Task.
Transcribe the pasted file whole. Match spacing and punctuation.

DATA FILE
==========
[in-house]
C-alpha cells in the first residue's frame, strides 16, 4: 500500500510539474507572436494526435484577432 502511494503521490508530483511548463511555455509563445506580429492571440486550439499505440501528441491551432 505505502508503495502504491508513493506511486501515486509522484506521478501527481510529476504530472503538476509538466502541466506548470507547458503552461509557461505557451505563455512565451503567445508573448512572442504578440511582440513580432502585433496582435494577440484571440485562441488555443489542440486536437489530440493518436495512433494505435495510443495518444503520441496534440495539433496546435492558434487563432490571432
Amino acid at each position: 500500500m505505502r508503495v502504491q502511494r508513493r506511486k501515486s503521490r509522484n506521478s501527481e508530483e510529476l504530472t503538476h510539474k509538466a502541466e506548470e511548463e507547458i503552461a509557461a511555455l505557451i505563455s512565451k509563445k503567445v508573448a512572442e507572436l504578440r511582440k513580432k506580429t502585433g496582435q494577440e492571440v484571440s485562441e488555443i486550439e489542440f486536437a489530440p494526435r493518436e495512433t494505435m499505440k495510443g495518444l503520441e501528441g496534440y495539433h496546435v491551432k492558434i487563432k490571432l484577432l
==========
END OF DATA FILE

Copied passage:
[in-house]
C-alpha cells in the first residue's frame, strides 16, 4: 500500500510539474507572436494526435484577432 502511494503521490508530483511548463511555455509563445506580429492571440486550439499505440501528441491551432 505505502508503495502504491508513493506511486501515486509522484506521478501527481510529476504530472503538476509538466502541466506548470507547458503552461509557461505557451505563455512565451503567445508573448512572442504578440511582440513580432502585433496582435494577440484571440485562441488555443489542440486536437489530440493518436495512433494505435495510443495518444503520441496534440495539433496546435492558434487563432490571432
Amino acid at each position: 500500500m505505502r508503495v502504491q502511494r508513493r506511486k501515486s503521490r509522484n506521478s501527481e508530483e510529476l504530472t503538476h510539474k509538466a502541466e506548470e511548463e507547458i503552461a509557461a511555455l505557451i505563455s512565451k509563445k503567445v508573448a512572442e507572436l504578440r511582440k513580432k506580429t502585433g496582435q494577440e492571440v484571440s485562441e488555443i486550439e489542440f486536437a489530440p494526435r493518436e495512433t494505435m499505440k495510443g495518444l503520441e501528441g496534440y495539433h496546435v491551432k492558434i487563432k490571432l484577432l